rel.me has got to be the best domain name evar! Also, while you’re paying rel.me a visit and feeling bad for not having though about it first, check out s3hub, a Mac client for S3. I played with it for a few minutes, pretty cool.
Also worth checking out, Silverback. $49.95 turns your Mac into a usability lab, capturing a video of the screen and the participant, so you can analyze it later on.
U gotta walk with ur chin @ about 45 degree angle As if you didn’t already know:
Texting-on-the-go is just the latest tech-created public nuisance one that’s spreading quickly across a world still grappling with cellphone-addled drivers and wireless-headset users who appear to be speaking too loudly to no one in particular. … But most of the time the victims are the texters, who wind up with bumps and bruises.
That’s so me! Fortunately, no doors were harmed in the writing of this post.
WSJ (above) gets a special demerit point for using text as a verb. As the NYT reminds us:
The writing is, at best, informal. For instance, the last time I checked the American Heritage Dictionary, in spite of how computer trade journalists might choose to use the word, “architect” was not recognized as a verb, to say nothing of “rearchitect.”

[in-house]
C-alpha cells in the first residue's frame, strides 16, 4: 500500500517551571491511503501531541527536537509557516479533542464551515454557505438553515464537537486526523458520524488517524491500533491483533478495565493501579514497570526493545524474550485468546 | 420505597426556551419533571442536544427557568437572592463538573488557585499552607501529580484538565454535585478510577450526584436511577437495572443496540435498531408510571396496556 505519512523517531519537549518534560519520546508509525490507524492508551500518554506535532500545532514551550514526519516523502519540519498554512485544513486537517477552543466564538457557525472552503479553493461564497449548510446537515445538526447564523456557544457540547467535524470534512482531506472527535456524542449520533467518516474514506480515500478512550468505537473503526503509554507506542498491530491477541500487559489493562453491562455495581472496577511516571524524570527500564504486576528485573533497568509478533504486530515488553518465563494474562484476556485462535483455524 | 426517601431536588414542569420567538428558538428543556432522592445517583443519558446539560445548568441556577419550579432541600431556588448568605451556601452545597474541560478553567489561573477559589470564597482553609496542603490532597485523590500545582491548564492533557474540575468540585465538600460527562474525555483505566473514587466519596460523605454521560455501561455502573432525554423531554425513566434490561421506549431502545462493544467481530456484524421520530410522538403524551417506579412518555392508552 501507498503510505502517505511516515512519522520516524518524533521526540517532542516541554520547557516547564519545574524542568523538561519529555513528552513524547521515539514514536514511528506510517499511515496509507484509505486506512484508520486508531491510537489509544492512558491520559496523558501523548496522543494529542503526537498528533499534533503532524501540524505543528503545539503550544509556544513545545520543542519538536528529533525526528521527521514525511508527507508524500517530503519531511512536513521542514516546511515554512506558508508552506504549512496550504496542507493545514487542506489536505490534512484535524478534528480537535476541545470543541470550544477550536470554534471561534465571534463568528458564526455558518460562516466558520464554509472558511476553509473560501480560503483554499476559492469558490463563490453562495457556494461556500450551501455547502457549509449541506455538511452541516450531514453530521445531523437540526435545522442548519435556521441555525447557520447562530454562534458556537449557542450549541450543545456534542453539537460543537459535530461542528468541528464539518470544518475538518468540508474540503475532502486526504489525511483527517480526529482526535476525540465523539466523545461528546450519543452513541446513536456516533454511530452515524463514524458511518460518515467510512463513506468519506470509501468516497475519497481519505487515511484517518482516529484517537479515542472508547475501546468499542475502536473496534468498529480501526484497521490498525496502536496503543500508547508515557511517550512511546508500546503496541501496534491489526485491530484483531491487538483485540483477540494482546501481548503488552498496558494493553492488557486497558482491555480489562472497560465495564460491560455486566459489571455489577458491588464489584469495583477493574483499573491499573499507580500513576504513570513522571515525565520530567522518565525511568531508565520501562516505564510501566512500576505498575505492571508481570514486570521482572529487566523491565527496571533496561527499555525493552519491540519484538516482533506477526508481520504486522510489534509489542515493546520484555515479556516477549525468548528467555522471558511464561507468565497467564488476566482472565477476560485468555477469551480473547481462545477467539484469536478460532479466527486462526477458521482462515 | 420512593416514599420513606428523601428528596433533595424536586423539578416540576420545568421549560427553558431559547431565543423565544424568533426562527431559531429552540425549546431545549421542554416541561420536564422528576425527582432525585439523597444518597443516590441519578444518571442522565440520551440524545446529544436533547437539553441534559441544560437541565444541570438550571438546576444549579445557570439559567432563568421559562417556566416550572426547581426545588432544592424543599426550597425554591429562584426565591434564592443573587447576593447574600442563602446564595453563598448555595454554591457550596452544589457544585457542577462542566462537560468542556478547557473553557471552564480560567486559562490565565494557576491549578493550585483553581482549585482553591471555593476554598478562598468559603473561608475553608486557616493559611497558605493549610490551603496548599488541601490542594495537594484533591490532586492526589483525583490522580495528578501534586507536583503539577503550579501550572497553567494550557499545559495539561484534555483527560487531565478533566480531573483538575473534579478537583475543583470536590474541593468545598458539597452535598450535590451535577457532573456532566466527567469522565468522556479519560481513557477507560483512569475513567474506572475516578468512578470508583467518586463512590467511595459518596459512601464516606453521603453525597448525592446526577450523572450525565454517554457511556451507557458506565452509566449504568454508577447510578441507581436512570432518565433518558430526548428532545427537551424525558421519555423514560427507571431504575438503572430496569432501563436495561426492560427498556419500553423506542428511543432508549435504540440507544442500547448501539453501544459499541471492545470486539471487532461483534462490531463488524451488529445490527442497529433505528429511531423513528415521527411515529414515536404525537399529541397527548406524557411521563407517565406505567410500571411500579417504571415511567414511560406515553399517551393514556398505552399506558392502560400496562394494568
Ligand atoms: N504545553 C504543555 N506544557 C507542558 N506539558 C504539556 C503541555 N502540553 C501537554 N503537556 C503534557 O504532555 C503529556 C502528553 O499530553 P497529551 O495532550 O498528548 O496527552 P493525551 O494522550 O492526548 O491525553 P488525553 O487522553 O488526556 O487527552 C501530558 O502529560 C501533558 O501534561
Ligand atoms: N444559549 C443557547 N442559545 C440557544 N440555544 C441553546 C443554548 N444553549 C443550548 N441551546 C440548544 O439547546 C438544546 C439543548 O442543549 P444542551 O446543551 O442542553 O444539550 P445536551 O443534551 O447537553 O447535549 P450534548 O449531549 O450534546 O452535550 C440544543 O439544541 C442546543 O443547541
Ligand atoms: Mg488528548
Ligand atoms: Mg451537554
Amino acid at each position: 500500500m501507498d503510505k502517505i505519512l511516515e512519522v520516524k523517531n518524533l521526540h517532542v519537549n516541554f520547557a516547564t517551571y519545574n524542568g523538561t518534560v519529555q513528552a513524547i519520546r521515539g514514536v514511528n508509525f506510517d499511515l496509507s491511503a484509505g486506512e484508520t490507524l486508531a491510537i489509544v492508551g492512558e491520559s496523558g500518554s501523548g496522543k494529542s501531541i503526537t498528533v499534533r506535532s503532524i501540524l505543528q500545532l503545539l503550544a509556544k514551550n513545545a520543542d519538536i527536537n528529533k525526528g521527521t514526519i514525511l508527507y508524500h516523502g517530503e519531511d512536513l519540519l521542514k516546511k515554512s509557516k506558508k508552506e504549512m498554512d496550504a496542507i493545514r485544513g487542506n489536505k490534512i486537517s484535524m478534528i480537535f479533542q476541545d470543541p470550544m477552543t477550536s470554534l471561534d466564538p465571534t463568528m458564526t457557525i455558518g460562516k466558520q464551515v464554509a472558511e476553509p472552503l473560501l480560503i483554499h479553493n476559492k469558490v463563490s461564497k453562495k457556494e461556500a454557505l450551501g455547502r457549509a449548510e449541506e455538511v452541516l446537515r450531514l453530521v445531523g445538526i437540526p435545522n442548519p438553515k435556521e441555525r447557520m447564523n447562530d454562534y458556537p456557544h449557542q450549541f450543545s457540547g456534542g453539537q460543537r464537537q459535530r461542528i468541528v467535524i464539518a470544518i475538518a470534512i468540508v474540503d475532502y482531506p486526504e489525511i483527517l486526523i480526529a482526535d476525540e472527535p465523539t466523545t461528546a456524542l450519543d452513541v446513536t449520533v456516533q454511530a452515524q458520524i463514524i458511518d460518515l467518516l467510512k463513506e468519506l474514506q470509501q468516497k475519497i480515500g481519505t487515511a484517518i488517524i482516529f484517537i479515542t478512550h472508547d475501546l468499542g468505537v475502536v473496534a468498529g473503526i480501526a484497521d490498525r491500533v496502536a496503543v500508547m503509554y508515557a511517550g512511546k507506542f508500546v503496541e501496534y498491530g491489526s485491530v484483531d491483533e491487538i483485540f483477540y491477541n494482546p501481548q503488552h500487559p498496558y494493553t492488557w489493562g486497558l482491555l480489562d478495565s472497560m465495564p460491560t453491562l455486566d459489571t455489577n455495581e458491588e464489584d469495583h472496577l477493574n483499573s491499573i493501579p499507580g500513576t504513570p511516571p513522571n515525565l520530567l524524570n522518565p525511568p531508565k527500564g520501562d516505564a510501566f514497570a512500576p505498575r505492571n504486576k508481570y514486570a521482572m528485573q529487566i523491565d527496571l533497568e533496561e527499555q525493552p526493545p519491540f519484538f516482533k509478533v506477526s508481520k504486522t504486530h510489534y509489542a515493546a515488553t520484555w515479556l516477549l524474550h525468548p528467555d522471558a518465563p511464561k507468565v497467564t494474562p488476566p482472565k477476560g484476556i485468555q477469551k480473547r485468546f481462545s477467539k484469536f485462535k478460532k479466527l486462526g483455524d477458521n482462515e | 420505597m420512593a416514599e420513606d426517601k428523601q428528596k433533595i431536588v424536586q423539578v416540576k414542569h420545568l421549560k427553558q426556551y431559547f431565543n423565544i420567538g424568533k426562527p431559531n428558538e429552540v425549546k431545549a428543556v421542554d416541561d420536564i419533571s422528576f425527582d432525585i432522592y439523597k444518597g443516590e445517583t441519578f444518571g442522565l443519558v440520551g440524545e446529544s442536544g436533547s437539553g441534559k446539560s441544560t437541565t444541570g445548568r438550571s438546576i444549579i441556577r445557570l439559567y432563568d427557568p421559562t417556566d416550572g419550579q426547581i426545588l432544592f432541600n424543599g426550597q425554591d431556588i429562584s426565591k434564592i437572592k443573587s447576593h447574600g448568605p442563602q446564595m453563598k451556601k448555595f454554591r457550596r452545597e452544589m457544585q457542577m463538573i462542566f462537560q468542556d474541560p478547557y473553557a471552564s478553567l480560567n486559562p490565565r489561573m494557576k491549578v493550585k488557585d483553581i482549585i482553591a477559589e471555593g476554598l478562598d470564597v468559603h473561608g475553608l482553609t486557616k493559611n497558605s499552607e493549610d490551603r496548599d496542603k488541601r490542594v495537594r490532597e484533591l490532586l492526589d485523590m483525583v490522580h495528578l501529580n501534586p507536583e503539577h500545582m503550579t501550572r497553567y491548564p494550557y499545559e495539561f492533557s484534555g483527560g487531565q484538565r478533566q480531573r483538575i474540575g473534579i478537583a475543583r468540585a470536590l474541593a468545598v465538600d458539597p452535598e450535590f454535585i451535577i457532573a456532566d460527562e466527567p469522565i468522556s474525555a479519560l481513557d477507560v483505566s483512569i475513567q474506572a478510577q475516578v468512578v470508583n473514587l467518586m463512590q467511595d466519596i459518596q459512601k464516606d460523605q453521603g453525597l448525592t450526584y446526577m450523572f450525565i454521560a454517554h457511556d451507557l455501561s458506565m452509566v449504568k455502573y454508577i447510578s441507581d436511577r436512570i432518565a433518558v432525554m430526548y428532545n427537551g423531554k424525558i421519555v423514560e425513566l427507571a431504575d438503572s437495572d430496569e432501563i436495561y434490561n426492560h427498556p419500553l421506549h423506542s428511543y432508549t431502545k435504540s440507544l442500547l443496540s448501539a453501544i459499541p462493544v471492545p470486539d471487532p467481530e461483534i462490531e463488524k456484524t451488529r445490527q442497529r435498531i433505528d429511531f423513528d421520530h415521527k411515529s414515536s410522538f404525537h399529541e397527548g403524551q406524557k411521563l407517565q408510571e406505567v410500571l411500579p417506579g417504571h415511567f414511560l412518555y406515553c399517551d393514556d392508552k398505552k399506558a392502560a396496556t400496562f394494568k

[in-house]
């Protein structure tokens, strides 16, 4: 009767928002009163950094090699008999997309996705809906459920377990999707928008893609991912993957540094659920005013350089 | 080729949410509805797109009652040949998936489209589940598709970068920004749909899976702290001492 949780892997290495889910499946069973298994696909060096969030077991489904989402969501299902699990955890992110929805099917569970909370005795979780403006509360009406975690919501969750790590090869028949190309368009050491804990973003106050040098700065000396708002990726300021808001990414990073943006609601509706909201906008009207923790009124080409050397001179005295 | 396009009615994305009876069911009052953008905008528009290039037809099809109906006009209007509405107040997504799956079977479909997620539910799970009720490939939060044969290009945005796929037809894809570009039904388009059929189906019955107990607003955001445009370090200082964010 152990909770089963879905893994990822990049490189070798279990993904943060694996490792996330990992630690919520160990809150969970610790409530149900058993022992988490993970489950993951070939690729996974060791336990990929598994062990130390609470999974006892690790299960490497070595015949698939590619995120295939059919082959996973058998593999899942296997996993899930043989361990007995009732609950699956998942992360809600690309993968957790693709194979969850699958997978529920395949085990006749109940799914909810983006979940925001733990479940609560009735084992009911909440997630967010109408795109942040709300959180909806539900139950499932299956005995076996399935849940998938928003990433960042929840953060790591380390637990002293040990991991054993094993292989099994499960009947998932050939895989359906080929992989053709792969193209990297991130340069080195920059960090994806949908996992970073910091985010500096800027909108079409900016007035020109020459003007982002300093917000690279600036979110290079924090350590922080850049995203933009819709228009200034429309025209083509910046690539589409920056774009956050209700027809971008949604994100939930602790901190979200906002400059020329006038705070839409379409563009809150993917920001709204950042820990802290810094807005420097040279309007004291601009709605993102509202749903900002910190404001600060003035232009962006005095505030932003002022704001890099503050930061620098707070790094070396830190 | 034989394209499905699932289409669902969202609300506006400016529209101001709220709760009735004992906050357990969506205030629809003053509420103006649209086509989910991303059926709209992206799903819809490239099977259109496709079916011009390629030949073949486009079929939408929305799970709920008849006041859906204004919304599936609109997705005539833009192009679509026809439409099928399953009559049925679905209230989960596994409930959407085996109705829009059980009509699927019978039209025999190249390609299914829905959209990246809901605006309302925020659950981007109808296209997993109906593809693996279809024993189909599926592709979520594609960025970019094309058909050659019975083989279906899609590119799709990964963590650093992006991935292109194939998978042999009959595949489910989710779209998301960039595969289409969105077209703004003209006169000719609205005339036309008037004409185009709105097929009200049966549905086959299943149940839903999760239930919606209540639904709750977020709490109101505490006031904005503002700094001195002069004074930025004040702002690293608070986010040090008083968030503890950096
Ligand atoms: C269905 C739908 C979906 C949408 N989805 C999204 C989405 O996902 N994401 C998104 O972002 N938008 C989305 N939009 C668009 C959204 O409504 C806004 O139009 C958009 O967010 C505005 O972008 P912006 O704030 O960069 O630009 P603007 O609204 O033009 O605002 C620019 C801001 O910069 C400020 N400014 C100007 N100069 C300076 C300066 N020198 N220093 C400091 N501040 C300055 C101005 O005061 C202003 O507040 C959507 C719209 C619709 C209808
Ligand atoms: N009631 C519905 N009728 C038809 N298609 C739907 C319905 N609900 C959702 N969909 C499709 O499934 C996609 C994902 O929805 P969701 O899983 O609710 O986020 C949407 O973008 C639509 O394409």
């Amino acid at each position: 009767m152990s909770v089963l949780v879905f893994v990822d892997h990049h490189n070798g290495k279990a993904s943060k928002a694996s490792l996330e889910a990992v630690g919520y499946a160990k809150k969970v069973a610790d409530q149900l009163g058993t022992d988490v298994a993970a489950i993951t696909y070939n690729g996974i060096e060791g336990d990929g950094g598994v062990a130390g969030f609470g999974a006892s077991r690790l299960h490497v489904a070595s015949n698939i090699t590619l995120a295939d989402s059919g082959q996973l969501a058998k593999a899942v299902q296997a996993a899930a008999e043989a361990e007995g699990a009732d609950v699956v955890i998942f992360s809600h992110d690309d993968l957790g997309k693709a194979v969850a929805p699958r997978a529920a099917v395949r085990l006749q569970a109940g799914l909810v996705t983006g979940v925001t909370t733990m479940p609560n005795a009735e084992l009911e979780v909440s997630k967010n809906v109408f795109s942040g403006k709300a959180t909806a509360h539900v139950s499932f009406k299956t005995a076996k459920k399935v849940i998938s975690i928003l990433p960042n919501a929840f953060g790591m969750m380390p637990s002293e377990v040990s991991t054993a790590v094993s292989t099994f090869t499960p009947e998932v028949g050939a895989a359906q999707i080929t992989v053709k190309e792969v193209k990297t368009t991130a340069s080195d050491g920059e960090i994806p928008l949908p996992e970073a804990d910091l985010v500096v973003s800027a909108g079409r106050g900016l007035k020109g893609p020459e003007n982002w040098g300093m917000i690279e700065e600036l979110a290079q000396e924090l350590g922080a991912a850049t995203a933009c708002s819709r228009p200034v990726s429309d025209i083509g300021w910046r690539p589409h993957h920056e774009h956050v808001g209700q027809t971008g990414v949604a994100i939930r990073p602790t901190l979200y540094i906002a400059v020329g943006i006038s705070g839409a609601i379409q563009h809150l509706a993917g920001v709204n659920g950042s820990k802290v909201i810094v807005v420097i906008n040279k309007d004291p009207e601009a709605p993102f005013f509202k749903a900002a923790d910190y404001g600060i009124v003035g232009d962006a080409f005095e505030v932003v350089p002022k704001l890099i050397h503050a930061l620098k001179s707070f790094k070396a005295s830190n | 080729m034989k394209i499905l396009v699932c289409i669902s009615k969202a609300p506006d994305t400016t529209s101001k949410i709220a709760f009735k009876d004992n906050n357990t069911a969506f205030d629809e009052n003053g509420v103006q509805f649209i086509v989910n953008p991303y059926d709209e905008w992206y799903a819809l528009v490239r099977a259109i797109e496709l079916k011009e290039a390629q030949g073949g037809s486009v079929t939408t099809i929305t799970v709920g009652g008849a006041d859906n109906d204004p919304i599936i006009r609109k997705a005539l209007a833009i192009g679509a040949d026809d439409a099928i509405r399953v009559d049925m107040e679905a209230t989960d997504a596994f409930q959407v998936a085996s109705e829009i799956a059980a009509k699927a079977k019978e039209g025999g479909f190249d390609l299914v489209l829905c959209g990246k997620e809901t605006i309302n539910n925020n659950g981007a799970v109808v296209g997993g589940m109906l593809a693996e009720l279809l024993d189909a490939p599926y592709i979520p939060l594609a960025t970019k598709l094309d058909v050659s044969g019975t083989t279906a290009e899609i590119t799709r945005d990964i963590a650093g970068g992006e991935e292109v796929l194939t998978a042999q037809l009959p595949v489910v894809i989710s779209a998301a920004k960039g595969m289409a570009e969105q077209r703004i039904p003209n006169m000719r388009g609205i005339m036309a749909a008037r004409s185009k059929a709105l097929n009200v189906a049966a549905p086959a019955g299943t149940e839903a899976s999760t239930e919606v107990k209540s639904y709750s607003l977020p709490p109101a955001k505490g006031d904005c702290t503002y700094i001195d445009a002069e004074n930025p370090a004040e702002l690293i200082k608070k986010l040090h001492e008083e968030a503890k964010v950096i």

I was curious so I googled for “architect verb“. Lots of people complaining about this “off dictionary” use. I searched some more, and found out recent words, like e-mail or blog — which come from the same vernacular as architect(v) — can be used as either noun or verb. I think it’s safe to assume our vernacular is right, but dictionaries unlike wikipedia like to keep their old entries intact.
Thankfully the American Heritage Dictionary officialized blog for its 2007 edition, but states that blog is intransitive. Therefore I will be blogging, but no longer blogging rounded corners. That’s just bad syntaxing.
Comic relief. “Dude, I can’t talk, I’m being chased by the police.”